Will Matthew McConaughey Return to 'True Detective' Glory with 'The Stand'?

Though Matthew McConaughey’s potential entry into casting conversations for the long, long, long gestating screen adaptation of Stephen King’s novel The Stand seems like just another industry scoop, the implications therein are plenty. Both in regards to the work in question and to the career of everyone’s favorite punchline-turned-superstar. McConaughey has been pegged to play Randall Flagg, a villainous character introduced in The Stand and revisited in later King stories (like The Eyes of the Dragon and The Dark Tower), characterized by deep sadism and a colorful, violent past.

As one of King’s most celebrated characters (dawning from one of his most cherished novels), Flagg’s casting was hardly an endeavor to be taken lightly. In fact, the works of King in general tend to rein top dollar preciousness when it comes to the question of screen adaptation. Although fans are constantly clamoring about which of the overlooked entries in the prolific writer’s library most deserve their time in front of the camera, just as often are King devotees disappointed by what films do amount from their favorite stories.

So delicate is the word of King that even The Shining — perhaps the greatest thriller since the works of Hitchcock, and directed by he who might be the most talented filmmaker in the history of mankind — has its legions of detractors.

An even better representation of the territory’s fragility, and one that calls to attention the industry’s cognizance of thereof, is the propensity for any King adaptation these days to fall into purgatory following the announcement of production. The Stand is hardly the only of the author’s works to fall victim to lapsed development; stories like The Dark Tower, 11/22/63, The Ten O’Clock People, and a heap more have struggled for years to find appropriate vision.

So nobody, Warner Bros. and director Josh Boone included, can be in the dark about how much precision a The Stand movie would entail… or, rather, make that four The Stand movies, strung together as a series (dubbed necessary to envelop the 1168-page tour de force). As such, we’re led to the conversation about the all-important element of casting, and back to the issue of McConaughey: perhaps he was always the perfect man to play Flagg, but one who could never have done so until now.

Just two years back, McConaughey would never have been considered for a role of this sort. Just one year back, he might have earned a director’s eye, but would still have yet to pass muster with the King-reading public. Today, however, we have a fan favorite over whose insertion into the Flagg role few will take issue.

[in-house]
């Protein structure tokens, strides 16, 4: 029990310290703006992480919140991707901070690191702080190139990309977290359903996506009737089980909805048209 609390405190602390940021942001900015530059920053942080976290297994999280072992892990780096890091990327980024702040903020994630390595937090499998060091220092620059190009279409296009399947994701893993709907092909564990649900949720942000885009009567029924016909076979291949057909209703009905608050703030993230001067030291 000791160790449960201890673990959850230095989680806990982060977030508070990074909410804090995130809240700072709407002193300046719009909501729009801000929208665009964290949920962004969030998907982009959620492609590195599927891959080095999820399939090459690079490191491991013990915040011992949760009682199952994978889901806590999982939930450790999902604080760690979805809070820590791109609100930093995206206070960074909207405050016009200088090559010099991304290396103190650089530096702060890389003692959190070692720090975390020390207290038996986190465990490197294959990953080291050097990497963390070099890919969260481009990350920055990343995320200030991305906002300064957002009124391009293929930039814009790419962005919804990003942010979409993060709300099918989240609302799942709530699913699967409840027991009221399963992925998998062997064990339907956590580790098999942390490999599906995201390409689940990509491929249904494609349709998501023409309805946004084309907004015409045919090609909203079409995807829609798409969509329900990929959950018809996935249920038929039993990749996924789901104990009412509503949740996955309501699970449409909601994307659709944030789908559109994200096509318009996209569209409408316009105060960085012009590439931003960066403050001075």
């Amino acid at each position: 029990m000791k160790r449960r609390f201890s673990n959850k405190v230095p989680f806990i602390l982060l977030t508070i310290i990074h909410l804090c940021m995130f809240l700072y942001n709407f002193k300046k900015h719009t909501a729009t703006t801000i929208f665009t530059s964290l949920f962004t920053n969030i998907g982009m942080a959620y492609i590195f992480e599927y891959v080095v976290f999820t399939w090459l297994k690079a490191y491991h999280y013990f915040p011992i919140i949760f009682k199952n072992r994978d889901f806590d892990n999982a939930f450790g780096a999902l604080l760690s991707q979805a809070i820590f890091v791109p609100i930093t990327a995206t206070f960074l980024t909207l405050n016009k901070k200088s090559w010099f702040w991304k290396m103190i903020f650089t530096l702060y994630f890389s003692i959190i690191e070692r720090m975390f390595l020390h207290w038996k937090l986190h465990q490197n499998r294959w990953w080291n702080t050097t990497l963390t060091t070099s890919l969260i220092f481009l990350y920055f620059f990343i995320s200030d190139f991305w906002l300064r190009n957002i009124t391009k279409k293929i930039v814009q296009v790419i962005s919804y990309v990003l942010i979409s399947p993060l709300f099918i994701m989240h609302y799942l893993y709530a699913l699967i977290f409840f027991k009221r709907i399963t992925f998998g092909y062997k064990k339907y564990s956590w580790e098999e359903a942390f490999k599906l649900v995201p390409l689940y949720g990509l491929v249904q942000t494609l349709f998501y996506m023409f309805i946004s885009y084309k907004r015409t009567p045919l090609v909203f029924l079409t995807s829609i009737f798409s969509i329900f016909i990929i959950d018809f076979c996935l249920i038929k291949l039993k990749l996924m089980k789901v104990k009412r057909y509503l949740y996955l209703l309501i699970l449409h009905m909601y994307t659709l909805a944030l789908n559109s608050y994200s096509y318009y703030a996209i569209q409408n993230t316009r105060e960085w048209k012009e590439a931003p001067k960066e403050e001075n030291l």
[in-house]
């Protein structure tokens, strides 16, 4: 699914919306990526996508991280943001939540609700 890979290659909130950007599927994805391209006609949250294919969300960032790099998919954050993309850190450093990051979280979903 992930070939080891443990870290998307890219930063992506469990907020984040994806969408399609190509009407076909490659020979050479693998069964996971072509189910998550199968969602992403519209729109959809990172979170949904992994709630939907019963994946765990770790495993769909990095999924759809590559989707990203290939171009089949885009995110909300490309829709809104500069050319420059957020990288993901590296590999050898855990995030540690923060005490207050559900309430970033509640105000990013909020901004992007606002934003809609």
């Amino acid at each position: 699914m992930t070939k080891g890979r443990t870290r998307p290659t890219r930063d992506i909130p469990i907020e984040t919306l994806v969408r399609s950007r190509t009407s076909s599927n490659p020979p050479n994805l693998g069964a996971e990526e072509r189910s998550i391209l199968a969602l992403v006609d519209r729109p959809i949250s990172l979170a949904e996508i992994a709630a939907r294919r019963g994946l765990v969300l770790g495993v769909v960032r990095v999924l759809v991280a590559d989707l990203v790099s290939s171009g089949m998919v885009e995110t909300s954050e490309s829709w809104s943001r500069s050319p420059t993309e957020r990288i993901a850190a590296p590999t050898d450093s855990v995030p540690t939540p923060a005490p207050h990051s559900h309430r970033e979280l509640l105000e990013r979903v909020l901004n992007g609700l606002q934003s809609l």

Sure, we can accredit McConaughey’s festival favorite Mud, his celebrated supporting role in Magic Mike, his Oscar winning transformation in Dallas Buyers Club, or even that whimsical single scene in The Wolf of Wall Street for lighting the fire under his colossal ascension to critical and public favor. But the project that really did the trick, that cemented McConaughey as a creative force altogether independent from the rom-com hack that he had for so long been rendered, was True Detective.

As Rust Cohle, McConaughey flirted with villainy, building a character grey in morality prone to social antagonism… plus, one that provoked suspicion when it came to the central mystery of True Detective. So adroit at harnessing the nefarious, McConaughey aims to prove a tenacious Randall Flagg — capable both of accessing the character’s core evil as well as his immutable charisma.

But though The Stand looks to benefit from McConaughey, would he be making the right move by signing onto the four-picture project?

Despite the complicated nature of Rust, McConaughey’s golden era has yet to showcase his proclivity for playing bad men. Those long tuned into his talents have seen it before — Killer Joe might be the darkest and best example — but even the grimiest of the McConaissance characters have wound up achieving redemption. (Well, maybe not the Wall Street guy, but he was far too loony to be looked at as a true heavy.)

And honestly, that’s what McConaughey does best. For ages, his looks kept him anchored to rom-com heroism, and his Southern boy charm to seedy but altogether harmless secondary characters in Richard Linklater pictures. But McConaughey could use a flat-out bad guy to further impress the world at large. It might be the best step, in fact, to ensure his tenure in the limelight.

After Dallas Buyers Club, there was little he could do to up the ante of Academy favor — physical and ethical transformations are pretty much the highest mitzvah as far as the Oscar is concerned. True Detective, then, gave him more room to play, showing that he could handle truly “out there” characters as well as traditional winners (like Dallas Buyers’ Ron Woodroof). Most recently, McConaughey took another type of role: the unadulterated heroism of the blockbuster adventure, handling the third duty with aplomb.

Now for yet another new achievement: abject villainy. Something he can master, and that the world needs to see. After a successful stint in The Stand, the already-sitting-pretty McConaughey will have little left to prove. If he can represent himself as an adept bad guy and win over the King crowd? Any role from hereon out will be his for the taking.

Images: Getty; Warner Bros.; HBO (2); Focus Features